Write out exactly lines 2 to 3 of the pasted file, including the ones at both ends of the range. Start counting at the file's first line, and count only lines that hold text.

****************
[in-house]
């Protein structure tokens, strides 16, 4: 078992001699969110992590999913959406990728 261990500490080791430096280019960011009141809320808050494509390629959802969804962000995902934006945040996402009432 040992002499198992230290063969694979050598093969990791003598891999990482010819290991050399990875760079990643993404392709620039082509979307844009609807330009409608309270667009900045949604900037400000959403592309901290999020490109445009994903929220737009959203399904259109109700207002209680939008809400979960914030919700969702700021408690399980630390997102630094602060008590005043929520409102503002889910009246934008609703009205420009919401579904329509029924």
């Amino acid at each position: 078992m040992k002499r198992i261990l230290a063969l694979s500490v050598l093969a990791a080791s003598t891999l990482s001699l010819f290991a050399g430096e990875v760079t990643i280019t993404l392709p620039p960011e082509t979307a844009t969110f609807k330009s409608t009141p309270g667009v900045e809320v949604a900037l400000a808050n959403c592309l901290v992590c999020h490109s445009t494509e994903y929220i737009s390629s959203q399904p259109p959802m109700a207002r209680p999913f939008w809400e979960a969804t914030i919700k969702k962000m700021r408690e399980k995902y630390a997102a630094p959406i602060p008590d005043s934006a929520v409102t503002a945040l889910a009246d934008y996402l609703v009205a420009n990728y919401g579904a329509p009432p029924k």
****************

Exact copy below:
């Protein structure tokens, strides 16, 4: 078992001699969110992590999913959406990728 261990500490080791430096280019960011009141809320808050494509390629959802969804962000995902934006945040996402009432 040992002499198992230290063969694979050598093969990791003598891999990482010819290991050399990875760079990643993404392709620039082509979307844009609807330009409608309270667009900045949604900037400000959403592309901290999020490109445009994903929220737009959203399904259109109700207002209680939008809400979960914030919700969702700021408690399980630390997102630094602060008590005043929520409102503002889910009246934008609703009205420009919401579904329509029924």
């Amino acid at each position: 078992m040992k002499r198992i261990l230290a063969l694979s500490v050598l093969a990791a080791s003598t891999l990482s001699l010819f290991a050399g430096e990875v760079t990643i280019t993404l392709p620039p960011e082509t979307a844009t969110f609807k330009s409608t009141p309270g667009v900045e809320v949604a900037l400000a808050n959403c592309l901290v992590c999020h490109s445009t494509e994903y929220i737009s390629s959203q399904p259109p959802m109700a207002r209680p999913f939008w809400e979960a969804t914030i919700k969702k962000m700021r408690e399980k995902y630390a997102a630094p959406i602060p008590d005043s934006a929520v409102t503002a945040l889910a009246d934008y996402l609703v009205a420009n990728y919401g579904a329509p009432p029924k």